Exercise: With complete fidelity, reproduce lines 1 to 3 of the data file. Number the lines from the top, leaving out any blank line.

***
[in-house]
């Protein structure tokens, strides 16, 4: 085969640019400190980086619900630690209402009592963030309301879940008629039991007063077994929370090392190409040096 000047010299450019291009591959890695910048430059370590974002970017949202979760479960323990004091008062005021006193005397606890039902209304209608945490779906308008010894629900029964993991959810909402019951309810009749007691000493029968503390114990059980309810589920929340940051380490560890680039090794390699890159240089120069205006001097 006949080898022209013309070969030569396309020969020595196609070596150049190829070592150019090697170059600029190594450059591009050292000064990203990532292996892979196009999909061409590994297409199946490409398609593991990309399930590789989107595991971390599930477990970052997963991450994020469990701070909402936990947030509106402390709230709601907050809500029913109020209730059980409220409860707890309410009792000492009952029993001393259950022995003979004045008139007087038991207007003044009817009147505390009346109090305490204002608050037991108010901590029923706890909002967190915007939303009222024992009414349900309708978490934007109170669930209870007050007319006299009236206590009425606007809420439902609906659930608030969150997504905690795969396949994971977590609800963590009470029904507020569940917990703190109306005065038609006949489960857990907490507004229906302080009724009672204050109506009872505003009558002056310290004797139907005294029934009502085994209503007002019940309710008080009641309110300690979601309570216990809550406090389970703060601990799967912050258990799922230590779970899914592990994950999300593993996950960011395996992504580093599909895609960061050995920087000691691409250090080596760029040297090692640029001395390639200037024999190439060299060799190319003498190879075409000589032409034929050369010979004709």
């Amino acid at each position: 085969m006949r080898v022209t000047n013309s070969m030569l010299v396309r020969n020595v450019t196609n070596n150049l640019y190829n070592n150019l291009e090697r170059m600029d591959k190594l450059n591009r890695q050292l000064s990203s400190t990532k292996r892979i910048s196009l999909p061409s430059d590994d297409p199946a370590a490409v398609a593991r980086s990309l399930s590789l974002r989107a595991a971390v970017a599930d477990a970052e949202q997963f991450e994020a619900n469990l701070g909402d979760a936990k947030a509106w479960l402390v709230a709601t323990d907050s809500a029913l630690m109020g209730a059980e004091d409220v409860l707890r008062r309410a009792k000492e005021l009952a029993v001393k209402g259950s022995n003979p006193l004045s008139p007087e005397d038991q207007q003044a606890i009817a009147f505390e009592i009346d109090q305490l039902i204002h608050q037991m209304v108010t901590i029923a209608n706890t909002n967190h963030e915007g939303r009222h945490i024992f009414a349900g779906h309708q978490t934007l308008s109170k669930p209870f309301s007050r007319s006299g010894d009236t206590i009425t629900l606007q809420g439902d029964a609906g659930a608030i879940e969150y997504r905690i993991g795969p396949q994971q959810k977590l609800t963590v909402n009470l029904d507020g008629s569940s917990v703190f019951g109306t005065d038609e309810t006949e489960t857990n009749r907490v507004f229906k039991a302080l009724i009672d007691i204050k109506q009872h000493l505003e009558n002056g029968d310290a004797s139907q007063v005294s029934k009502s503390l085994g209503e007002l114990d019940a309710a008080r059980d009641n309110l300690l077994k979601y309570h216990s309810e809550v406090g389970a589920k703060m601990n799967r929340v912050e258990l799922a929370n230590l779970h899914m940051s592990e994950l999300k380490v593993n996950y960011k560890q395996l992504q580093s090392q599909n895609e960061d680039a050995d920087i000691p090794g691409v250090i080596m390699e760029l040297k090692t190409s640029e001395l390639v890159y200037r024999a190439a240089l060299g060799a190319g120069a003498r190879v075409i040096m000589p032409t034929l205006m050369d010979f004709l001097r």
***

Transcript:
[in-house]
């Protein structure tokens, strides 16, 4: 085969640019400190980086619900630690209402009592963030309301879940008629039991007063077994929370090392190409040096 000047010299450019291009591959890695910048430059370590974002970017949202979760479960323990004091008062005021006193005397606890039902209304209608945490779906308008010894629900029964993991959810909402019951309810009749007691000493029968503390114990059980309810589920929340940051380490560890680039090794390699890159240089120069205006001097 006949080898022209013309070969030569396309020969020595196609070596150049190829070592150019090697170059600029190594450059591009050292000064990203990532292996892979196009999909061409590994297409199946490409398609593991990309399930590789989107595991971390599930477990970052997963991450994020469990701070909402936990947030509106402390709230709601907050809500029913109020209730059980409220409860707890309410009792000492009952029993001393259950022995003979004045008139007087038991207007003044009817009147505390009346109090305490204002608050037991108010901590029923706890909002967190915007939303009222024992009414349900309708978490934007109170669930209870007050007319006299009236206590009425606007809420439902609906659930608030969150997504905690795969396949994971977590609800963590009470029904507020569940917990703190109306005065038609006949489960857990907490507004229906302080009724009672204050109506009872505003009558002056310290004797139907005294029934009502085994209503007002019940309710008080009641309110300690979601309570216990809550406090389970703060601990799967912050258990799922230590779970899914592990994950999300593993996950960011395996992504580093599909895609960061050995920087000691691409250090080596760029040297090692640029001395390639200037024999190439060299060799190319003498190879075409000589032409034929050369010979004709």
């Amino acid at each position: 085969m006949r080898v022209t000047n013309s070969m030569l010299v396309r020969n020595v450019t196609n070596n150049l640019y190829n070592n150019l291009e090697r170059m600029d591959k190594l450059n591009r890695q050292l000064s990203s400190t990532k292996r892979i910048s196009l999909p061409s430059d590994d297409p199946a370590a490409v398609a593991r980086s990309l399930s590789l974002r989107a595991a971390v970017a599930d477990a970052e949202q997963f991450e994020a619900n469990l701070g909402d979760a936990k947030a509106w479960l402390v709230a709601t323990d907050s809500a029913l630690m109020g209730a059980e004091d409220v409860l707890r008062r309410a009792k000492e005021l009952a029993v001393k209402g259950s022995n003979p006193l004045s008139p007087e005397d038991q207007q003044a606890i009817a009147f505390e009592i009346d109090q305490l039902i204002h608050q037991m209304v108010t901590i029923a209608n706890t909002n967190h963030e915007g939303r009222h945490i024992f009414a349900g779906h309708q978490t934007l308008s109170k669930p209870f309301s007050r007319s006299g010894d009236t206590i009425t629900l606007q809420g439902d029964a609906g659930a608030i879940e969150y997504r905690i993991g795969p396949q994971q959810k977590l609800t963590v909402n009470l029904d507020g008629s569940s917990v703190f019951g109306t005065d038609e309810t006949e489960t857990n009749r907490v507004f229906k039991a302080l009724i009672d007691i204050k109506q009872h000493l505003e009558n002056g029968d310290a004797s139907q007063v005294s029934k009502s503390l085994g209503e007002l114990d019940a309710a008080r059980d009641n309110l300690l077994k979601y309570h216990s309810e809550v406090g389970a589920k703060m601990n799967r929340v912050e258990l799922a929370n230590l779970h899914m940051s592990e994950l999300k380490v593993n996950y960011k560890q395996l992504q580093s090392q599909n895609e960061d680039a050995d920087i000691p090794g691409v250090i080596m390699e760029l040297k090692t190409s640029e001395l390639v890159y200037r024999a190439a240089l060299g060799a190319g120069a003498r190879v075409i040096m000589p032409t034929l205006m050369d010979f004709l001097r």